The Southern Ute Behavioral Health Division and the Native Connections Program would like to stress that mental health is health. Just as we have our yearly check-ups and even when we experience a toothache emergency, we go see a doctor to make sure we are staying healthy. Mental health is the same thing. Maybe we just need someone to talk to, just to check in, or we’ve just lost a loved one, or we’re noticing anxiety or stress in our life. Mental health applies to everyone no matter the age. We encourage you to seek out someone to talk to even if it’s every now and then. 

Upcoming Community Events:

Native Connections Program will be hosting another “Acting All Some How Show” on Dec. 23, from 6 – 7 p.m. Open to all community members. Topic for the show will be: How to talk to youth about drugs and alcohol. We will have two guest speakers: Rich Herrera, Southern Ute tribal member and Southern Ute Police Department Detective; Angelina Whitehorse, Navajo tribal member and Southern Ute Division of Social Services Family Therapist. We will also have a special performance from Olyvia Watt’s, Southern Ute Youth Powwow Performer. Zoom ID: 871-9824-1301. You can use the Zoom ID on the day/time of the event, or you can email Precious Collins at or call 970-563-2487 and a link will be sent to you.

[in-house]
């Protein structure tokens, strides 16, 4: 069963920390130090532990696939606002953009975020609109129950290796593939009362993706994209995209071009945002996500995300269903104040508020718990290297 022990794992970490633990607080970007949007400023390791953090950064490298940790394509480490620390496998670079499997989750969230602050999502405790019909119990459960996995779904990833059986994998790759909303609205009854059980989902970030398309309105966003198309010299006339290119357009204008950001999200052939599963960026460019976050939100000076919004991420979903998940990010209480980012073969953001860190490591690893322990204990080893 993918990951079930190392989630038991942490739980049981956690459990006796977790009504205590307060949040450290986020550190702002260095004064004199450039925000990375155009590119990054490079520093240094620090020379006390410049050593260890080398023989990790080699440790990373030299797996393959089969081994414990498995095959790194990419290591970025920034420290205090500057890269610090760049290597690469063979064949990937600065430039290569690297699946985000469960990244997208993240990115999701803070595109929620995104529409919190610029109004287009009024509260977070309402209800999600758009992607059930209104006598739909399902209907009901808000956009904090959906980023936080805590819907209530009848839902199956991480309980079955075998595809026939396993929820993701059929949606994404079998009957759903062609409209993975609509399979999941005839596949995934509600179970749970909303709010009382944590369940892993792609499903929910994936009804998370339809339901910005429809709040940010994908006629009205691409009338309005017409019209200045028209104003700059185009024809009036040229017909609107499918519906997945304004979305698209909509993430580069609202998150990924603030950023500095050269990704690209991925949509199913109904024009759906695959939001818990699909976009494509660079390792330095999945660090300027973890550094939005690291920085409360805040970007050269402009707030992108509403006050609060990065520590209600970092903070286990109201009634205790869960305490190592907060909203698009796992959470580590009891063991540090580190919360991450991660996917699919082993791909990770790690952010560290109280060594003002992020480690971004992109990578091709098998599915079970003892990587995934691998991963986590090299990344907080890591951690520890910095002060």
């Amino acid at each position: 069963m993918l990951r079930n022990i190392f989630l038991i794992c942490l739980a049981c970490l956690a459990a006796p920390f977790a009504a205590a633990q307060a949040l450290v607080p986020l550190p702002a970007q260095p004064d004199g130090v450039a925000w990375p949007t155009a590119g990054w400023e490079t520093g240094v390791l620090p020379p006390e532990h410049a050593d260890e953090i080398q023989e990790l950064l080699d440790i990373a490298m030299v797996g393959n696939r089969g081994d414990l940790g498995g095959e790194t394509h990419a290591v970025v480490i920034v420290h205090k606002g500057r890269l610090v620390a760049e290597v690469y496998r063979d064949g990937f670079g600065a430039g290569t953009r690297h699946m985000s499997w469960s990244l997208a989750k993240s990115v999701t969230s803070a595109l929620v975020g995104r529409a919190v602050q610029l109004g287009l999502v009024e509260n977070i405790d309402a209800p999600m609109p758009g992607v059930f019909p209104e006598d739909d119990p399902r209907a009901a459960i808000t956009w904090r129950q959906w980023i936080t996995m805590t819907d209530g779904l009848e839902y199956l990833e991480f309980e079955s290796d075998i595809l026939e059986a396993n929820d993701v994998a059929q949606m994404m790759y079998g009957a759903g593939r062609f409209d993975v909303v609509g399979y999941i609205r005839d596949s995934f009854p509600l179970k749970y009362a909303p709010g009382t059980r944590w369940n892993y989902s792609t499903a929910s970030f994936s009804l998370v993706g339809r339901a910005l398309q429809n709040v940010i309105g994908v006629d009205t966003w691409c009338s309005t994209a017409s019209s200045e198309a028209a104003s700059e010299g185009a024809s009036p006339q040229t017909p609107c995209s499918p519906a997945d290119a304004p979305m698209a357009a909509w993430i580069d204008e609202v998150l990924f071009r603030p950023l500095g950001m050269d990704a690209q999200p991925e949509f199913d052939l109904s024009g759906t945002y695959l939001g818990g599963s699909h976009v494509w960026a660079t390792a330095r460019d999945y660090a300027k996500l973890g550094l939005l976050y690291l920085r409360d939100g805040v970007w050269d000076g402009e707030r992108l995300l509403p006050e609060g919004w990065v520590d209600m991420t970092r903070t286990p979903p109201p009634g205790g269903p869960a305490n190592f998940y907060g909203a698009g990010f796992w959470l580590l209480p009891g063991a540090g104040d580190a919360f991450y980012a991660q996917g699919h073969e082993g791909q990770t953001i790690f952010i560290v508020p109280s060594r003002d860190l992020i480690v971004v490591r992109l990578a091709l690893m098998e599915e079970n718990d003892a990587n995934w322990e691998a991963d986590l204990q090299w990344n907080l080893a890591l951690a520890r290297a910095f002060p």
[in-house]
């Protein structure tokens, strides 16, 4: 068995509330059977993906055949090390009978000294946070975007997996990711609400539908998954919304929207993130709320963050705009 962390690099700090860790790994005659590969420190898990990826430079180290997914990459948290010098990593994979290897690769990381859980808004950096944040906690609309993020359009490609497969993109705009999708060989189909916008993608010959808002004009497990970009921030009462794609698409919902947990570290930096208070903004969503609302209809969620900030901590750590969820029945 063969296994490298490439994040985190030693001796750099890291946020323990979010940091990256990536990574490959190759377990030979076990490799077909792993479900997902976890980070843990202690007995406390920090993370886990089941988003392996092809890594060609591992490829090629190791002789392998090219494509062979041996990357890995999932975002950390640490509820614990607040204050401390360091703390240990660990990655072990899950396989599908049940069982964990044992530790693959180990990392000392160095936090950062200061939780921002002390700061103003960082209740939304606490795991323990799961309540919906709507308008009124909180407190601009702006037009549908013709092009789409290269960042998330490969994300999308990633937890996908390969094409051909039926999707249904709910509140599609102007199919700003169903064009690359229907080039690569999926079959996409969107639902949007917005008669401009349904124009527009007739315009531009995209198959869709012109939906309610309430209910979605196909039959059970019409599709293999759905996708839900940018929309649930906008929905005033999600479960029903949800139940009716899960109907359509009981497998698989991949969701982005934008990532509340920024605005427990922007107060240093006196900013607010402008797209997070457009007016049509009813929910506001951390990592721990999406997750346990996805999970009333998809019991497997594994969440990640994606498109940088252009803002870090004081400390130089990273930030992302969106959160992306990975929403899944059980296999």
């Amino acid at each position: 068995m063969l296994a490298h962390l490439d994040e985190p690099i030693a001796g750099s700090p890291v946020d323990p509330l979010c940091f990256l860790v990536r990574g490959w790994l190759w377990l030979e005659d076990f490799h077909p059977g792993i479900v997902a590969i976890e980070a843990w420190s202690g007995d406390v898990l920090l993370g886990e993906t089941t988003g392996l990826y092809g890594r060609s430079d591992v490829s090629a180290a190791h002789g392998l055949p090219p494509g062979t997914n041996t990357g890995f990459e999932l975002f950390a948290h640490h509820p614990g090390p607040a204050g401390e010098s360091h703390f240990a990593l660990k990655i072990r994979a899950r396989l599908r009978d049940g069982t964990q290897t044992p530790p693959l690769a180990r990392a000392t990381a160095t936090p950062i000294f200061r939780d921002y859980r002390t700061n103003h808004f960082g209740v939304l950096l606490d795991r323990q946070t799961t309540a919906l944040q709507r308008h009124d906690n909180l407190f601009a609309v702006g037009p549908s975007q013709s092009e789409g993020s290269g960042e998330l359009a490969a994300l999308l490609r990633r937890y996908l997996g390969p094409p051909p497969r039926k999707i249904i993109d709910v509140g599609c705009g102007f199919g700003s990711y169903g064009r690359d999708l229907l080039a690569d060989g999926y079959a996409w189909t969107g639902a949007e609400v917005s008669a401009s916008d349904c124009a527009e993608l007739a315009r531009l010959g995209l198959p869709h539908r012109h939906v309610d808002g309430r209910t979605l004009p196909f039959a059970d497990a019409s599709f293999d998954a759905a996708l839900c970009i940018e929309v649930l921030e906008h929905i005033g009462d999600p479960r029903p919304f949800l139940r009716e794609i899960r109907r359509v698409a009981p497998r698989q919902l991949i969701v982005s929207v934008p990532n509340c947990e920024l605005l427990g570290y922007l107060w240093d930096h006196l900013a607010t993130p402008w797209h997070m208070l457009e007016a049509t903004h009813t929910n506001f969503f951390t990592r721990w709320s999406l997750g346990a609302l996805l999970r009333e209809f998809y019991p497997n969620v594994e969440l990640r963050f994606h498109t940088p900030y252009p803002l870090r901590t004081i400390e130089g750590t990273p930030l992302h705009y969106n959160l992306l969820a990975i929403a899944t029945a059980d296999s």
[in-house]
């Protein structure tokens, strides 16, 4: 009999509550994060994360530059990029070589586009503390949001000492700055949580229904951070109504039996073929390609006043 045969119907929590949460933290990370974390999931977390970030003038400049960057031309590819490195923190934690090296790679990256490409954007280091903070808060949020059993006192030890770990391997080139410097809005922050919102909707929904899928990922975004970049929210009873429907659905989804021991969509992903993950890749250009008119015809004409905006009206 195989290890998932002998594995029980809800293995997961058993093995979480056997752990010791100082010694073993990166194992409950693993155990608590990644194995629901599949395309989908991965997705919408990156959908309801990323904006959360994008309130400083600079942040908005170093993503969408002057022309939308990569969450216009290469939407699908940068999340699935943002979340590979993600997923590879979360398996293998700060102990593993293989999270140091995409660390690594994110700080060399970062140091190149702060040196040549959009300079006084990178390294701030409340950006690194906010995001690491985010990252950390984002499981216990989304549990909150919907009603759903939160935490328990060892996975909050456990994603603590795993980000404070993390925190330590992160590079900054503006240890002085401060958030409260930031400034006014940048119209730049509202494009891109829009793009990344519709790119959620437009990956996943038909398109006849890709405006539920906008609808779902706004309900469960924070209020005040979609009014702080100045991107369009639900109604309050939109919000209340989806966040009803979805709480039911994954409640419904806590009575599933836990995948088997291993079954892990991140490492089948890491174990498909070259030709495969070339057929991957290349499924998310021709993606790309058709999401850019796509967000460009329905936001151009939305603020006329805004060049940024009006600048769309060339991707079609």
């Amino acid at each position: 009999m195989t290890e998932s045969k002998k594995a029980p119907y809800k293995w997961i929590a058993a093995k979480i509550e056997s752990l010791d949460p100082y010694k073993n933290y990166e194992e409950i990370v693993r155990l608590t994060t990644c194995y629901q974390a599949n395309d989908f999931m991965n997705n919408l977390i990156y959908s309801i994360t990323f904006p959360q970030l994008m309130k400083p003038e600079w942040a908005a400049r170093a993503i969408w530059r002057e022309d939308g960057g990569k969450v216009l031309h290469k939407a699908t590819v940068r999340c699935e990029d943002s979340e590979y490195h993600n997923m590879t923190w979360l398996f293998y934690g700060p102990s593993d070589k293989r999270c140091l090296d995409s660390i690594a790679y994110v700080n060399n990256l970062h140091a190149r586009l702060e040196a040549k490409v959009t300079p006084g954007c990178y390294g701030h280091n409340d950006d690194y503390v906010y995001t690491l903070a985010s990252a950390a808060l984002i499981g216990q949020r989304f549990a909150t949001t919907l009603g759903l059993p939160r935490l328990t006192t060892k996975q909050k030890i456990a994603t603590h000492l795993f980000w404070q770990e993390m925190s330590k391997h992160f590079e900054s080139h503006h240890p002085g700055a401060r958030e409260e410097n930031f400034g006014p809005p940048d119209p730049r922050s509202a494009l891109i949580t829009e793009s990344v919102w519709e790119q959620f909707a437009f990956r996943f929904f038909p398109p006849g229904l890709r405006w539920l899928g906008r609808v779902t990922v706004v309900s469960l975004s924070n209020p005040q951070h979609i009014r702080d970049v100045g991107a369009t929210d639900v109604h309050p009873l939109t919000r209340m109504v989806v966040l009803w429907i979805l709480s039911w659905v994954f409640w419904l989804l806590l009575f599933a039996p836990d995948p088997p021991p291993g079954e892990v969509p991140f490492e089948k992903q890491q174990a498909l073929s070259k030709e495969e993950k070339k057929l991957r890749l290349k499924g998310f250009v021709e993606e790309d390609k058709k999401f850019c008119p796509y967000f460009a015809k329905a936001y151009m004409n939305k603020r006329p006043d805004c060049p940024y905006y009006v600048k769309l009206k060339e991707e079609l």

• Southern Ute Health Center – Behavior Health: 69 Capote Dr., Ignacio, CO 970-563-4581. For local Native Americans, call to schedule a counseling appointment. 
  • Southern Ute Division of Social Services: 116 Capote Drive, Ignacio, CO 970-563-2331 for local Native Americans needing assistance with child welfare needs and family support. 
  • 24/7 Axis Crisis Line: Southwest Colorado 970-247-5245 or text 741741. 
  • St Ignatius Catholic Church: Pastor Cesar Arras, 14826 CO-172, Ignacio, CO 970-563-4241.
  • Ignacio Community Church: Pastor Randall Haynes 405 Browning Ave, Ignacio, CO (currently located inside ELHI) 970-759-3633 
  • Second Wind Fund of the Four Corners: Believes that every child and youth at risk of suicide should have access to the mental health treatment they need. We match children and youth at risk for suicide with licensed therapists in their communities, 720-962-0706.
  • Women’s Resource Center: Creates personal, social, and professional growth opportunities for all women in La Plata County, 970-247-1242.


  • Colorado Crisis Line: 844-493-8255 or Text “TALK” to 38255. You’ll immediately be put in contact with a trained counselor, ready to text with you about anything.
  • The National Suicide Prevention Lifeline: Has both an online chat and a 24/7 phone line at 1-800-273-8255 if you are thinking of suicide or need help for a loved one.
  • The Trevor Project: Seeks to serve LGBT youth, has a 24/7 suicide prevention line at 866-488-7386.
  • We R Native: Join the movement by liking them on Facebook (, signing up for the text messaging service (text NATIVE to 24587).